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PHOENIX—It was gratifying that there weren’t many buzzwords being bandied about at ChannelCon 2014, CompTIA’s gathering here this week of channel professionals. I only heard “paradigm shift” once, and it was during an Aug. 6 panel discussion on the Internet of things, or IoT.

Almost apologizing for using what’s sometimes considered a catchphrase, panelist Dave Gilbert, CEO of SimpleSignal, said, “We use paradigm shift all the time in tech, but this is the real thing. We are beginning to see momentum. Everything that can be connected—will be.”

None of the other panelists disagreed with Gilbert about the use of the term “paradigm shift,” one of those terms that’s often incorporated into marketing hype and causes listeners’ eyes to gloss over.

Panelists pointed to the forecasts for astronomic growth in the number of connected devices in the next decade. They also acknowledged the security and privacy concerns that have been widely covered by research and media reports, and they mentioned the recent formation of consortiums to tackle the IoT standardization challenge.

There is always a certain amount of fear when it comes to adopting “disruptive” (forgive me, if this is another buzzword) technologies and the business model changes they bring about. Yet most of the panelists and attendees were optimistic about IoT.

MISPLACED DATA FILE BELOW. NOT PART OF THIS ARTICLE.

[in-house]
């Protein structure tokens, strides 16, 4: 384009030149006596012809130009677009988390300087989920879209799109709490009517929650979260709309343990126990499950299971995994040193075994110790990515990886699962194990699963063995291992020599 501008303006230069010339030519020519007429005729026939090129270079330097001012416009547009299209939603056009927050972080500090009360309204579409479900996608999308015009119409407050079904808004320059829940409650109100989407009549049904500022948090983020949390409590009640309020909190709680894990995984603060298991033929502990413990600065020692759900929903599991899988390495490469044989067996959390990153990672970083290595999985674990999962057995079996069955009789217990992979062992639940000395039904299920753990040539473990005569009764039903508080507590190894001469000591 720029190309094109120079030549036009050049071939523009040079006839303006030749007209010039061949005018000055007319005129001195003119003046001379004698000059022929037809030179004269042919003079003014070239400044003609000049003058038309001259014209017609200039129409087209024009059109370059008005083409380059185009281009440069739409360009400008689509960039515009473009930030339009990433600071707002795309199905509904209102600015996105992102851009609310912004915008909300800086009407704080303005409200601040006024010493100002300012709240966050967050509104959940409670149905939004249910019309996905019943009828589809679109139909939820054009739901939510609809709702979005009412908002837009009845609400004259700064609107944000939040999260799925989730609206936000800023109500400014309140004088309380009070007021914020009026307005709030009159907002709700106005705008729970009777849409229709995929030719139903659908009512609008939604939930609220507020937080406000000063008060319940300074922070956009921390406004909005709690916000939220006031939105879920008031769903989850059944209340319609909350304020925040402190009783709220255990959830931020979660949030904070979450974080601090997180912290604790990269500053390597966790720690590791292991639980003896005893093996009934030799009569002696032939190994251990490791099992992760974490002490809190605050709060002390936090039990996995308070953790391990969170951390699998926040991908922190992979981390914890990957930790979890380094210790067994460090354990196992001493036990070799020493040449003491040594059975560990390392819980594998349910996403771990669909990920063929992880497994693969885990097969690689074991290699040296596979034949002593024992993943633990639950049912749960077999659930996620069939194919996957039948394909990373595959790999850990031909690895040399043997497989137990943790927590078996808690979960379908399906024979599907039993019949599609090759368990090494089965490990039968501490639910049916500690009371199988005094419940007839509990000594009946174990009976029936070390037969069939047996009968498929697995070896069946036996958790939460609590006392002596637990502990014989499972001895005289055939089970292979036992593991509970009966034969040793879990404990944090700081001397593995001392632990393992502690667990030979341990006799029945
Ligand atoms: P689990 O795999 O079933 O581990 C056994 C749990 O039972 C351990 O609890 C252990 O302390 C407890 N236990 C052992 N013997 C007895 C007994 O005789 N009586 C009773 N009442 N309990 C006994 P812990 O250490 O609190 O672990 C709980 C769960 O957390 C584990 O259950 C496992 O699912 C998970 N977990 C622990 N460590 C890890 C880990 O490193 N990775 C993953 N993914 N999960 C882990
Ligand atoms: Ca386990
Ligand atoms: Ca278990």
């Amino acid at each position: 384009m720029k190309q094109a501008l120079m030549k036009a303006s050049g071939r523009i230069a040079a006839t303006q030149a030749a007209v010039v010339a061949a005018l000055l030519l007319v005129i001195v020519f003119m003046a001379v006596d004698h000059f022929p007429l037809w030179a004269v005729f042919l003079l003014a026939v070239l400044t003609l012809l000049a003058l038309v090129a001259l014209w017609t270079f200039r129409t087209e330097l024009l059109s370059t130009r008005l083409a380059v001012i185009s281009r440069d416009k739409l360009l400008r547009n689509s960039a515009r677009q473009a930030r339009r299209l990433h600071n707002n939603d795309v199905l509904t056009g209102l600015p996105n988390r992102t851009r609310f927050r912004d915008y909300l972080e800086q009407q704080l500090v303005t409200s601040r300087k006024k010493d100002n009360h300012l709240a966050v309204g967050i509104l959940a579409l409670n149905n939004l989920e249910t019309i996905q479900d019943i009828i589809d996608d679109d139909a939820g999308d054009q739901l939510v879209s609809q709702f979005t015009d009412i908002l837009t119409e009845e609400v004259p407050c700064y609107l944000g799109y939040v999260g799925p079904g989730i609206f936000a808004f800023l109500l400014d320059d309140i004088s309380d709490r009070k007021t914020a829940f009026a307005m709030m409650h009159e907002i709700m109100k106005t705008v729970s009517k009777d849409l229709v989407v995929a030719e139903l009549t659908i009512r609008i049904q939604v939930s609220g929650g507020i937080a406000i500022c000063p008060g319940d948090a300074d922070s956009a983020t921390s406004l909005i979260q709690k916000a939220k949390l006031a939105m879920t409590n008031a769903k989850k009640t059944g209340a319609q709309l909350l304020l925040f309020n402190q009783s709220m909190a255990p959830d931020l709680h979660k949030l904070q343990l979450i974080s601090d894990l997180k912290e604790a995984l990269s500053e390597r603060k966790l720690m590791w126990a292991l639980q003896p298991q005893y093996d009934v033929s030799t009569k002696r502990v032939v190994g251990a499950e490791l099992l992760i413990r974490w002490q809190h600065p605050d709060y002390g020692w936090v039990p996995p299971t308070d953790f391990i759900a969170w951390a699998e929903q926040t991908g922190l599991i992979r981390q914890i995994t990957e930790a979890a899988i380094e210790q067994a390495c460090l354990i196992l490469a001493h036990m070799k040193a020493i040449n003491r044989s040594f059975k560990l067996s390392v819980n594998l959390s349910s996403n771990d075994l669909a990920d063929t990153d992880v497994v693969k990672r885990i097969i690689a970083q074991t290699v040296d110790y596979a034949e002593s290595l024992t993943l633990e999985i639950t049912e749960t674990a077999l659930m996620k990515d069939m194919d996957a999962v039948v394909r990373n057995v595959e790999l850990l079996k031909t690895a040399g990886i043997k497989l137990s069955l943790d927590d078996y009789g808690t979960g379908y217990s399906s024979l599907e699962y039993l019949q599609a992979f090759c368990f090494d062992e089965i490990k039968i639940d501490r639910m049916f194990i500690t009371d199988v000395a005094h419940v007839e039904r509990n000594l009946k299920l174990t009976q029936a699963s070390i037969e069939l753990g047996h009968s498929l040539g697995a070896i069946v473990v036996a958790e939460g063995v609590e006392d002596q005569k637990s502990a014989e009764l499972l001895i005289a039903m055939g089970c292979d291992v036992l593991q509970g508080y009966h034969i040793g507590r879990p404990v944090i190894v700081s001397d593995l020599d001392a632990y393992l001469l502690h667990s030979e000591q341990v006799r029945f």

“It’s about taking the things we already know and applying them to a new environment,” said panelist John Rice, senior director, partner community, at Intermedia.

It will take time for the channel to sort out how to make money from IoT-related business. Rice pointed out that resellers who address escalating demand for bandwidth are already flourishing.

IoT’s emergence will present opportunities for channel partners versed in big data analytics, Rice added.

This tracks with what Channel Insider contributor Michael Vizard wrote earlier this year—that the real IoT opportunity lies in developing applications that make sense of all the data being gathered by a machine-to-machine system.

The market for devices for the connected home, connected car, etc., will also grow, explained Dave Sobel, director, partner community, at GFI Max.

In recent years, solution providers in the channel have gained considerable experience thinking beyond reselling traditional products such as PCs and peripherals—where there are still revenue opportunities though margins are often thin. And in the IoT world, as Vizard pointed out in his earlier article, device margins are apt to also be razor-thin.  

Many companies in the channel have been able to capitalize on once-nebulous growth opportunities—the cloud, for example. The channel’s challenge is to find ways to flourish in other emerging markets such as IoT.  Opportunities for the channel lie in helping address IoT’s challenges—from security to integration.